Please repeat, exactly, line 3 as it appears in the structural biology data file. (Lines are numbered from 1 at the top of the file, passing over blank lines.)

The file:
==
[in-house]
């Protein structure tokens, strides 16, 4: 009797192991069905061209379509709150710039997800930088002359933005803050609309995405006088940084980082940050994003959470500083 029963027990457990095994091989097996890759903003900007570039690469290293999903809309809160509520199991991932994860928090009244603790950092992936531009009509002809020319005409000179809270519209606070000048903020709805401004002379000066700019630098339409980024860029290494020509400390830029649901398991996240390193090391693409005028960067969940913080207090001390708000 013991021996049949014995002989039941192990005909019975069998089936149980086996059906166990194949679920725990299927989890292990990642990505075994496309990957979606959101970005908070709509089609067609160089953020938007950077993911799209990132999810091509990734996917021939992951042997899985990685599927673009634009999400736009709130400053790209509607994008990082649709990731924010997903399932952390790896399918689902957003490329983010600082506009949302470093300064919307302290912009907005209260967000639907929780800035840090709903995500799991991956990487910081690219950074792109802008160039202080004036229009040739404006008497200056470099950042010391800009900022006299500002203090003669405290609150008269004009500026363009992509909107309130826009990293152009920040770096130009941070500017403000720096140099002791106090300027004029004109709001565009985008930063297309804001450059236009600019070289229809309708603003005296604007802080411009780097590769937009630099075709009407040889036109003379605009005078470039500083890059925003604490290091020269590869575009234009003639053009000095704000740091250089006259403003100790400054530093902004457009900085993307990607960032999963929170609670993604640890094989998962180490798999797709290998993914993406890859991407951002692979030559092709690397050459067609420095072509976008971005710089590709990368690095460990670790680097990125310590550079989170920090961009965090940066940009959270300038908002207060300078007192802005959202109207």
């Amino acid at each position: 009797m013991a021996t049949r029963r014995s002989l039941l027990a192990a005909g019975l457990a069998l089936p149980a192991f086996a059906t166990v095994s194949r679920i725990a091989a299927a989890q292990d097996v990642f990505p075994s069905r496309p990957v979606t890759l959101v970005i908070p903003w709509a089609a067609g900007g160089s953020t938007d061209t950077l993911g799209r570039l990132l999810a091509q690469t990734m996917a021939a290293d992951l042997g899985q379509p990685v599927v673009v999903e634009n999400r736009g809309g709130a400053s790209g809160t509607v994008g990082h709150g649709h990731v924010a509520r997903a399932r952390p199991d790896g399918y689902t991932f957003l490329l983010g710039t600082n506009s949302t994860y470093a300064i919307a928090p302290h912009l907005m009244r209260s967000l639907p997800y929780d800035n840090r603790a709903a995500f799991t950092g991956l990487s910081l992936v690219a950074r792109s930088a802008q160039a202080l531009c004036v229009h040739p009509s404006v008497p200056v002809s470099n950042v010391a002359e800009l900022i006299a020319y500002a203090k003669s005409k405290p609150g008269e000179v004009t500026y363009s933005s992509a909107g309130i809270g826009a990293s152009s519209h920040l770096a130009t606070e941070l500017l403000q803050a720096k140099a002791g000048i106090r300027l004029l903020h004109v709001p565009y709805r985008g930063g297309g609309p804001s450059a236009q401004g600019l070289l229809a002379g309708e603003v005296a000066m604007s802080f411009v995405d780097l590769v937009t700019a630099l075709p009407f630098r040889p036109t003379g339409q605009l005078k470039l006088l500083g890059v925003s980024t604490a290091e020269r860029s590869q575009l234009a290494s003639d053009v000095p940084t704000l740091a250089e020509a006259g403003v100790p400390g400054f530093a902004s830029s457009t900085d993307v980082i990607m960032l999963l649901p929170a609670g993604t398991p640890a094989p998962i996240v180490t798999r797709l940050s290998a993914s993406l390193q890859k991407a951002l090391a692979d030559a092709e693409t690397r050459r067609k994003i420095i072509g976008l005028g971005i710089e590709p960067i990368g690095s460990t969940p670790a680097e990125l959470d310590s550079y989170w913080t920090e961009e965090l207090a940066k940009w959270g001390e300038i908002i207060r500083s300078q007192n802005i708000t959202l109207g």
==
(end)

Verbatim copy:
């Amino acid at each position: 009797m013991a021996t049949r029963r014995s002989l039941l027990a192990a005909g019975l457990a069998l089936p149980a192991f086996a059906t166990v095994s194949r679920i725990a091989a299927a989890q292990d097996v990642f990505p075994s069905r496309p990957v979606t890759l959101v970005i908070p903003w709509a089609a067609g900007g160089s953020t938007d061209t950077l993911g799209r570039l990132l999810a091509q690469t990734m996917a021939a290293d992951l042997g899985q379509p990685v599927v673009v999903e634009n999400r736009g809309g709130a400053s790209g809160t509607v994008g990082h709150g649709h990731v924010a509520r997903a399932r952390p199991d790896g399918y689902t991932f957003l490329l983010g710039t600082n506009s949302t994860y470093a300064i919307a928090p302290h912009l907005m009244r209260s967000l639907p997800y929780d800035n840090r603790a709903a995500f799991t950092g991956l990487s910081l992936v690219a950074r792109s930088a802008q160039a202080l531009c004036v229009h040739p009509s404006v008497p200056v002809s470099n950042v010391a002359e800009l900022i006299a020319y500002a203090k003669s005409k405290p609150g008269e000179v004009t500026y363009s933005s992509a909107g309130i809270g826009a990293s152009s519209h920040l770096a130009t606070e941070l500017l403000q803050a720096k140099a002791g000048i106090r300027l004029l903020h004109v709001p565009y709805r985008g930063g297309g609309p804001s450059a236009q401004g600019l070289l229809a002379g309708e603003v005296a000066m604007s802080f411009v995405d780097l590769v937009t700019a630099l075709p009407f630098r040889p036109t003379g339409q605009l005078k470039l006088l500083g890059v925003s980024t604490a290091e020269r860029s590869q575009l234009a290494s003639d053009v000095p940084t704000l740091a250089e020509a006259g403003v100790p400390g400054f530093a902004s830029s457009t900085d993307v980082i990607m960032l999963l649901p929170a609670g993604t398991p640890a094989p998962i996240v180490t798999r797709l940050s290998a993914s993406l390193q890859k991407a951002l090391a692979d030559a092709e693409t690397r050459r067609k994003i420095i072509g976008l005028g971005i710089e590709p960067i990368g690095s460990t969940p670790a680097e990125l959470d310590s550079y989170w913080t920090e961009e965090l207090a940066k940009w959270g001390e300038i908002i207060r500083s300078q007192n802005i708000t959202l109207g």